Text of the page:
Abstract Deadline: Oct. 31, 2009
Proposals must be submitted electronically using the system which will be available at the conference web site from Oct. 1st. Presentations may be any of the following:
- Single papers (abstract max of 1500 words)
- Multiple paper sessions (overview max of 500 words)
- Posters (abstract max of 1500 words)
Call for Papers
The International Programme Committee invites submissions of abstracts of 1500 words on any aspect of humanities computing, broadly understood to encompass the common ground between information technology and problems in humanities research and teaching. We welcome submissions in all areas of the humanities, particularly interdisciplinary work. We especially encourage submissions on the current state of the art in humanities computing, and on recent developments.
Suitable subjects for proposals include, for example,
- text analysis, corpora, language processing, language learning
- * IT in librarianship and documentation
- computer-based research in cultural and historical studies
- computing applications for the arts, architecture and music
- research issues such as: information design and modelling; the cultural impact of the new media, scientific visualization.
- the role of digital humanities in academic curricula
(Punters should come to this if in London. Ray is Good!)
No form of human knowledge passes into a new medium unchanged. Digital
technology is fundamentally altering the way we relate to writing,
reading, and the human record itself. The pace of that change has
created a gap between core cultural and social practices that depend on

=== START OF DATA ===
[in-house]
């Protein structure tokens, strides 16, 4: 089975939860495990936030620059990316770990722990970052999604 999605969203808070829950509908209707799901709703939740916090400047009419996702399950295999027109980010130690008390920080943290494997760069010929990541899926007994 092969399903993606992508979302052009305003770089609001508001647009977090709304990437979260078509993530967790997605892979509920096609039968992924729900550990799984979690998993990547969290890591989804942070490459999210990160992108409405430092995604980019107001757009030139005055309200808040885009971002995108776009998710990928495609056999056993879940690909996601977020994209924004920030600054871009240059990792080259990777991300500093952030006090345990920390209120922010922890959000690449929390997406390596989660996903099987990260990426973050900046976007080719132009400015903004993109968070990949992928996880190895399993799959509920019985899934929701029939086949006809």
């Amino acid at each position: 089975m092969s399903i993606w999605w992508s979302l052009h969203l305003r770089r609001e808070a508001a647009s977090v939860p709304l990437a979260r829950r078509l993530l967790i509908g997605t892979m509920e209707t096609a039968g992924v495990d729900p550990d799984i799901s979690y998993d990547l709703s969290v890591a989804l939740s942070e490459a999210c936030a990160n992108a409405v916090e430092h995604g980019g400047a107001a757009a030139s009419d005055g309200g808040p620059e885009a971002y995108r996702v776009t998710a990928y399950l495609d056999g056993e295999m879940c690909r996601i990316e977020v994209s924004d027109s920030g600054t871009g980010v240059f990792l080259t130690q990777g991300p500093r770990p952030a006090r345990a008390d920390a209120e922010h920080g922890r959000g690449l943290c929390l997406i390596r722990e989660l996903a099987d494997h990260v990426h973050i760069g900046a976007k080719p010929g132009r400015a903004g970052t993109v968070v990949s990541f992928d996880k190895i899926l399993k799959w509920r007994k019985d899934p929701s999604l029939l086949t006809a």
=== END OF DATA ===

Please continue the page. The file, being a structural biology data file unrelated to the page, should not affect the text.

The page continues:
stable reading and writing environments, and the new kinds of digital
artefacts – electronic books, being just one type of many – that must
sustain those practices into the future. This paper will discuss work
toward bridging this gap by theorising the transmission of culture in
pre- and post-electronic media, by documenting the facets of how people
experience information as readers and writers, by designing new kinds of
interfaces and artifacts that afford readers new abilities and by
sharing those designs in online prototypes that implement new knowledge
environments for researchers and the public (link).
(Transcript below if you can’t follow my polemical prose; and sorry but the synchronisation in this clip has a mind of its own).
I attended the Oxford Social Media Convention 2009 on Friday (18 September) at the Said Business School. The theme of the Convention was ‘assessing the evolution, impact and potential of social media’; a fairly monumental tasks for a one day convention with speakers from both sides of the Atlantic and from the Academy, business, media, and politics. The Convention was ordered around panel discussion with a lot of participation from the audience. At times subversive and always humorous ‘tweets’ from the audience were also projected on the wall behind the speakers (we voted to do this earlier in the day).
Rather than divide my time between all the speakers, I will concentrate on two of the most distinctive speakers that hopefully convey the timbre of the conference. The first speaker is Mathew Hindman, an academic at the University of Phoenix and author of the recently published ‘The Myth of Digital Democracy (Princeton University Press; 2009). The other speaker I will discuss is Kara Swisher, the Technology Correspondent for the Wall Street Journal.
Continue reading “Quick Response: Oxford Social Media Convention 2009 #oxsmc09”
(image of statues from ‘Memento Park’; the Communist statue park).
I recently attended the XXIII International Congress of History of Science and Technology in Budapest Hungary. http://www.conferences.hu/ichs09/index.htm The conference was a large and truly international event with 1400 delegates from 60 countries. Set in the Budapest University of Technology and Economics; the university is one of the oldest technological institutions in the world (1772) and has a long history of major contributions to Science and Technology (the conference was however, set in a rather grim building).
Broadly speaking, the History and Philosophy of Science and the Digital Humanities do cover some similar academic territory as both are concerned with understanding technology through humanities approaches. Whist HPS is about critically understanding the history of technology in broader social and cultural contexts, the Digital Humanities is about applying computing technology to humanities problems.